BUT: Our local ABC puts out two HD channels on their signal, so they steal bandwidth (and therefore image quality) from their main channel so the ABC HD offerings here in Houston do leave something to be desired at 720p. But in general, no discernable difference.

    ASIDE: I can't imagine even wanting or getting a TV larger than this, but I'm sure we'll be putting up 100+" screens on our walls soon enough. :rolleyes:
  14. dreary macrumors regular

    Jun 13, 2009
    i have a 42 inch 720p television in my kitchen, and a 42 inch 1080p in my bedroom but i can't tell the difference.
  15. mstrze macrumors 68000

    Nov 6, 2009
    MAN...a 42" in the KITCHEN?!?!? :eek:
  16. jajohns8 macrumors regular

    Sep 11, 2008
    Did some research on this topic myself over in avsforums and, from what I could tell, at 42" or smaller screensize, from around 8 ft or so, there is no difference.
  17. polotska macrumors 6502

    Sep 23, 2007
    Just chiming in to agree with those above—at typical viewing distances, you will discern no difference between a 720P and 1080P 42" display.
  18. fpnc macrumors 68000

    Oct 30, 2002
    San Diego, CA
    It is physically impossible for you to see the full 1080p resolution on an HDTV unless you are viewing the TV from a distance that is not much more than 3X the height of the TV image itself. For example, on my 46 inch HDTV that "optimum" viewing distance is 6 feet. On my 32 inch HDTV this distance is only 4 feet. Furthermore, this limit for 1080p content is for high contrast viewing in a darkened room with no contrast-reducing reflections on the surface of the TV. In any case, note that these "optimum," full-resolution values allow for a range of greater viewing distances where you would be getting some benefit from the 1080p resolution.

    In any case, note that I'm talking only about resolution, not the color, contrast, and encoding differences that might exist between different sources. Bitrates can be a controlling factor and in most cases I'd rather view a mildly-compressed 720p source rather than a highly-compressed but higher-resolution alternative.
  19. PrinceAvalon macrumors member

    Jan 11, 2010
    Hicksville, US of A Baby!!!!!!
    Yeah bitrate plays an important role too...

    I saw a video scaled @ 320x240 with a bitrate of 8-9Mbps the DVD standard for NTSC scaling not sure of PALS' and it looked smooth when fullscreen and surprised me it looked better than some of my DVDs that were clearly not encoded as well as say a blockbuster like Lord of the Rings.

    So yes, bitrate does have a big factor and effects smoothness and frame rate loss due to how it was encoded and finalized... more so than just a high resolution.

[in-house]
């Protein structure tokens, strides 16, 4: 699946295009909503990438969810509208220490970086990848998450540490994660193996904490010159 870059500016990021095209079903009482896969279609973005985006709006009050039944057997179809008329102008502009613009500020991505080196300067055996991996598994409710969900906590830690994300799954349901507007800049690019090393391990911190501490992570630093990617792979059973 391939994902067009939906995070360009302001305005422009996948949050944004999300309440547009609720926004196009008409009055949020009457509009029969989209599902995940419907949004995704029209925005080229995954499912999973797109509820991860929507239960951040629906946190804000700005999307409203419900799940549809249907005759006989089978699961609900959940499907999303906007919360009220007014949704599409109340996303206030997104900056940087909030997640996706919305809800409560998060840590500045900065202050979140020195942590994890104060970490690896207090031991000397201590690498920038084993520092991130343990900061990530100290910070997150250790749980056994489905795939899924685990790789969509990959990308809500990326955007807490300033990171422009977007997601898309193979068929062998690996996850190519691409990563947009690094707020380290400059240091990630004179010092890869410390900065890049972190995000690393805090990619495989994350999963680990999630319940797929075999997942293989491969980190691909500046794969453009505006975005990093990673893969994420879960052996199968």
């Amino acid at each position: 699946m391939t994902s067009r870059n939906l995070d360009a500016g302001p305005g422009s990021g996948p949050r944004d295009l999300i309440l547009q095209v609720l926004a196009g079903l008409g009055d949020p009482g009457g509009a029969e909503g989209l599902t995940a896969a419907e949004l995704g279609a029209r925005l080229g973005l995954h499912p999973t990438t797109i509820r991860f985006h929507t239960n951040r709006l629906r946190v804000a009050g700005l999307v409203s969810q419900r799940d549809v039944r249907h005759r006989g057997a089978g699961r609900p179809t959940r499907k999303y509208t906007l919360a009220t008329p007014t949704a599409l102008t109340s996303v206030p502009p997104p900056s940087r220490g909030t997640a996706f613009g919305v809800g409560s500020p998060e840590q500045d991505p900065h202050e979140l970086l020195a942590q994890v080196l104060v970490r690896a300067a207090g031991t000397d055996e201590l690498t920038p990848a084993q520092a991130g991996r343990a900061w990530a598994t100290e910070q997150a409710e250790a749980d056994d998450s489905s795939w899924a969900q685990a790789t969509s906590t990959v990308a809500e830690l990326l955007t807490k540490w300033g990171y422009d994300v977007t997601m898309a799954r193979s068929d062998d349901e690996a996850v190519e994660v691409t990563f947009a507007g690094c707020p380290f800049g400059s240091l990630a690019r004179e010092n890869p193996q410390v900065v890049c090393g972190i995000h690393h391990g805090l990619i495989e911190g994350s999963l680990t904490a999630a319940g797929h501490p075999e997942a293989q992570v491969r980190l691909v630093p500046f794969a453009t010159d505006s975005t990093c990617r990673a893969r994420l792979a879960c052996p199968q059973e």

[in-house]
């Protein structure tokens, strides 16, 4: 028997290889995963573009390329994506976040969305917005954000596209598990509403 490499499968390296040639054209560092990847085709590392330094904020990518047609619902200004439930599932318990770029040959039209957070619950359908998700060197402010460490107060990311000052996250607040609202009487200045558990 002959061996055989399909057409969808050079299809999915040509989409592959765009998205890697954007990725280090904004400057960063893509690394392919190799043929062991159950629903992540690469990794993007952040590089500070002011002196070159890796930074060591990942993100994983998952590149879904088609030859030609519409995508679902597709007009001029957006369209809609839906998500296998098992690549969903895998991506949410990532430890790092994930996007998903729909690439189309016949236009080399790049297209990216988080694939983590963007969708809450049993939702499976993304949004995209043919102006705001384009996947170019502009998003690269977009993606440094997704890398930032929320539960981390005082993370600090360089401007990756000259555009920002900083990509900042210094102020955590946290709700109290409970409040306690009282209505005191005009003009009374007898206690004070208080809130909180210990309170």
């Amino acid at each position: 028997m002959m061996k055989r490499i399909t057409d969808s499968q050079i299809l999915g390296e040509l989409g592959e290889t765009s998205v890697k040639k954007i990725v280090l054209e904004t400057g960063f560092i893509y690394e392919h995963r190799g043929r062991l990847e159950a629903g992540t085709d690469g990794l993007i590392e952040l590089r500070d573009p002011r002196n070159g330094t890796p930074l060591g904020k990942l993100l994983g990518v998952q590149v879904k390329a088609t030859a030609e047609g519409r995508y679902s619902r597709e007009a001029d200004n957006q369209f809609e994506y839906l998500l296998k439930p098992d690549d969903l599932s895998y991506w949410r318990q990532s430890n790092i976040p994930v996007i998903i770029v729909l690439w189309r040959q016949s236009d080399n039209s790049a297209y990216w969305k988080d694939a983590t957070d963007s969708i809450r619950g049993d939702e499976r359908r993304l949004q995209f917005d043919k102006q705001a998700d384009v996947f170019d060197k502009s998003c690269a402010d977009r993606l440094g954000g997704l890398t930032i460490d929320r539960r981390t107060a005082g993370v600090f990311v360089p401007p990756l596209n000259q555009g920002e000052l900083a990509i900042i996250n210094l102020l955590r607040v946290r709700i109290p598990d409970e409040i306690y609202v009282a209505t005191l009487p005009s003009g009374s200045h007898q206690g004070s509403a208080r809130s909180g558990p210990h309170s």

But; at least to me anyways, the difference between 1080 and 720 content is VERY noticeable and evident. Having said that, do I dislike 720 content and spazz out and whine it's not good enough, heck no....

    The content and what is being displayed matters as well. For example my anime I have for blu-ray that's 720 only I don't see too huge a difference between it and 1080 scaled anime. Or even the 3d block animations such as Toy Story... sure the image is 2d due to limitations on the displays but when rendered and made on computers they are 3d models.... That is not too noticeable as far as 720 v 1080 due to how they appear when being displayed and the coloring systems they use and way the image is captured and processed by the human eye. I'd say it more or less matters only with live action so to speak... but no 720 is NOT bad in any ways....

    Don't go by what the guy at the store or we all say. If your eyes are NOT trained and you CANNOT tell... save the money and buy 720 cause if you can't tell it's no benefit and not needed nor worth it.
  20. ckurt25 macrumors 6502a


    Mar 25, 2009
    Grand Rapids, MI
    I had read on CNET or somewhere that the human eye has a difficult time telling the difference between 1080p and 720p on a 50" screen if you're more than 6' feet away. So yeah, in normal viewing conditions, 720p is fine. Unless of course you don't have human eyes :p
  21. itouch rulz macrumors regular

    Sep 3, 2008
    Your wall will be a screen soon enough.
  22. yancey47 macrumors regular

    May 21, 2008
    I went TV shopping a couple years ago and I could see the difference. On a 42 inch set from about 8 feet away, 720p was great and 1080p was a little better. I still bought a 720p TV however because to me, it wasn't enough of a difference to warrant another 400 dollars. To others, I'm sure it is. It's all a matter of preference. Two years later, no regrets, and iTunes HD content still looks awesome.
  23. dagomike macrumors 65816

    Jun 22, 2007
    It's a complicated question that can't be defined by lines. Other factors include the TV itself. Some TVs are just OK and not really worth it. Same with the source content. If it's compressed to hell who cares. You probably be better off with 720p as it has smaller picture for the bitrate.

    With all that said, IMO, if you took say a 40750B on a 25 Mb/s Blu-ray... I'd say you'd notice, particularly from 8 feet or so on.
  24. design-is macrumors 65816


    Oct 17, 2007
    London / U.K.